Real Life Example: “What do we want from our marriage?”
In full transparency, this example is from my own life. Someone suggested I use it this week.
My wife and I have four natural parents. Those parents logged four divorces among them (my parents were both divorced twice). This makes for children who are wary of marriage. In my case, I wanted to convert this wariness into intention in my own marriage. At the time – around age 30 – I’d often seen marriages break up over one of three things: religion, children, or money. I wanted our marriage to last, so I knew we should talk about these things before we married. But in the case of money, what are some ways to approach that subject?
My wife and I didn’t know how to go about it, we didn’t have any guides or advisors, but we had one advantage: awareness. We both knew deep down that we needed to talk about it, and our awareness of that need led us to an open conversation about money in our lives growing up, our values at the time, and what sorts of values we wanted to carry (or not) into our marriage.
All of us have unconscious beliefs about money, much of which was probably formed in our childhood years. Money might have been an open topic in your home, or perhaps a taboo subject. Your family might have been careless with money, or vigilant and scrupulous. You might have felt you had all you needed, or at least the basics, or you might have felt it was never enough.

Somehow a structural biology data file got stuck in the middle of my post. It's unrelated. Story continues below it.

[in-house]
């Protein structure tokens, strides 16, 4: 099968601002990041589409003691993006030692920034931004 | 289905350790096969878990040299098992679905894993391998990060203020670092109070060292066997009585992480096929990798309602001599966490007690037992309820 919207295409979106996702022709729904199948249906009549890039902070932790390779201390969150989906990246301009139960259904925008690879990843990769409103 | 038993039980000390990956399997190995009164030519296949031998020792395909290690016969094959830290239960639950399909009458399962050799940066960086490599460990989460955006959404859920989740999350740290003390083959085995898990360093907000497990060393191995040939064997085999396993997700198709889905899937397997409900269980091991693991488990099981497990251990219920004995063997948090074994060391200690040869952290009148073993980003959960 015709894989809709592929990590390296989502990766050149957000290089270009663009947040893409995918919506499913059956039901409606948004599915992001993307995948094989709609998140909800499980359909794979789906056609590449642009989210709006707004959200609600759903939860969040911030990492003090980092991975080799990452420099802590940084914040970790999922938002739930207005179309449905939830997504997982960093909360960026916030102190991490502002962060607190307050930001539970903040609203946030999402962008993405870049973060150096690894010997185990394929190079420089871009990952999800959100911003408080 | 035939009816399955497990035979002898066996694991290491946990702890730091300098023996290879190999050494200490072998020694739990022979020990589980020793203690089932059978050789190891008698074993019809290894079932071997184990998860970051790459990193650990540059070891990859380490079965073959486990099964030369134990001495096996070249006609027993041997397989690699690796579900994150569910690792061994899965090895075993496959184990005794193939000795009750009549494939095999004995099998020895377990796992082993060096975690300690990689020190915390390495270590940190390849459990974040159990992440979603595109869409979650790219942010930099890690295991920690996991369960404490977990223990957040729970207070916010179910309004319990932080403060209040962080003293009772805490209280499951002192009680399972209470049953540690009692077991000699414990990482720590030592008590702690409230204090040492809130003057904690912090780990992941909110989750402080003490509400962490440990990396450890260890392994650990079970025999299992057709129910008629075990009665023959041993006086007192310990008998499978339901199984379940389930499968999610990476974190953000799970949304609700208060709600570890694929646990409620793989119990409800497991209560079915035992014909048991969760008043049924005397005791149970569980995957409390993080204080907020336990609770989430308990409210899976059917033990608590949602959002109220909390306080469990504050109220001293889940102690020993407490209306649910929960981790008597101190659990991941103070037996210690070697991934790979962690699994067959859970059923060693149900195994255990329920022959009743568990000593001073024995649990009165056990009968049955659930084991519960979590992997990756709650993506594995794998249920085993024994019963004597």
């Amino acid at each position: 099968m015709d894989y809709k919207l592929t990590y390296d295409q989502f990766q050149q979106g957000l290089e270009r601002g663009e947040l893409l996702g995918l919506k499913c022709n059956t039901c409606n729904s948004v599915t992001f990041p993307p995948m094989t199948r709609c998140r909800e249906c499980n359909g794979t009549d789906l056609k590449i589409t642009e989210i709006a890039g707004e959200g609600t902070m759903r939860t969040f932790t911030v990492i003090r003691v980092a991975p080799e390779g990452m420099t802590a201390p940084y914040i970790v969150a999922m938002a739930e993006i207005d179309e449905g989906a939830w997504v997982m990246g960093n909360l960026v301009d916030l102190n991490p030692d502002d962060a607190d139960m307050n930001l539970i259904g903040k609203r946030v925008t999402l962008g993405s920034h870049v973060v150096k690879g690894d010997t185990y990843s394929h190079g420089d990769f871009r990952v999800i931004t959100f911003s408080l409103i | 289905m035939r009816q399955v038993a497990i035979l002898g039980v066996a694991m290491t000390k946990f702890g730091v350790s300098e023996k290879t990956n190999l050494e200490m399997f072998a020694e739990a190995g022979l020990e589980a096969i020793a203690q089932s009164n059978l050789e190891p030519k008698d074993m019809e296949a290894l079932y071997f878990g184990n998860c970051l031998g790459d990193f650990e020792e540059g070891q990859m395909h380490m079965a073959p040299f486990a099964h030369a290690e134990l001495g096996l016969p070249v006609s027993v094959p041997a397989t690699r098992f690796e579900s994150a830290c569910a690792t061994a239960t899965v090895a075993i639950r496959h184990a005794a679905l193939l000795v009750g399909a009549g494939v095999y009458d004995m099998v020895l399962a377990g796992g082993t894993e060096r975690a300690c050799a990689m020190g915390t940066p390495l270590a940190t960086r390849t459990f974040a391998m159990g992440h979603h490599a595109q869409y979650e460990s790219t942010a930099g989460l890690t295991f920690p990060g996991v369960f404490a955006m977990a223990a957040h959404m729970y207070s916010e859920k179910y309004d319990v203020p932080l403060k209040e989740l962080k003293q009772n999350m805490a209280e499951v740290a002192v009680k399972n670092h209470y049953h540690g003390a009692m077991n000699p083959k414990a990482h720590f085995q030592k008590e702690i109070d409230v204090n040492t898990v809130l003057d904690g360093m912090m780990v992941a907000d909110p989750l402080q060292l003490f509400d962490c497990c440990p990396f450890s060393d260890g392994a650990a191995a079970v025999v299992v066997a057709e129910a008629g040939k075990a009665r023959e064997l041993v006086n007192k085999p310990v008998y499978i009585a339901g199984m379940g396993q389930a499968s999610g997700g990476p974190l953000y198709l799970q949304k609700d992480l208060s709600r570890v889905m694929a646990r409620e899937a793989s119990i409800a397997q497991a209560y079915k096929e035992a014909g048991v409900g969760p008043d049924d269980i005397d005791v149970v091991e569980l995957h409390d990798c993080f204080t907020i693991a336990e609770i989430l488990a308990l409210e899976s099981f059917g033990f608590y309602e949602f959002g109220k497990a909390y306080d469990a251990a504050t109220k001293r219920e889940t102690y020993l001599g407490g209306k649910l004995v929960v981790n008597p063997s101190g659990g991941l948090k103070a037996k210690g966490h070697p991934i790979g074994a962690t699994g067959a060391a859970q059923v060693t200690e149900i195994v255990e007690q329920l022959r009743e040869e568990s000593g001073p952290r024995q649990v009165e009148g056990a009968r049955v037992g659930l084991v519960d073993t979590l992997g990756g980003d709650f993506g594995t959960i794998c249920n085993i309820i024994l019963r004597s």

I didn’t understand this at the time, but I did know I had some values about money, and the conversation revealed that my wife did also. We both wanted to get out of debt (forever). We had both had struggles with money, albeit different struggles and lessons learned. We both saw cars as primarily functional rather than status symbols or sources of fun. I remember quite vividly talking about whether we wanted to pay for our potential children to go through college – both of us had very strong opinions on this topic based on our families and our own experiences. We decided that day to establish a principle to always live on just one of our incomes. I don’t remember all of the conversation, but I know we’re lucky – we agreed on a lot of things and we set a great foundation for the years ahead.
You don’t need to be on the cusp of marriage to have this conversation, you only need awareness that the conversation is important and a desire to align your money to your shared values. You can start the conversation by asking your partner this simple question: “What was money like in your family growing up?” How did that shape how you think about money today, and is that what you want in your partnership or would you change something?
Let me know if you want follow-on questions for the conversation.
And drop me a line if you have a Real Life Example financial topic you’d like to hear about.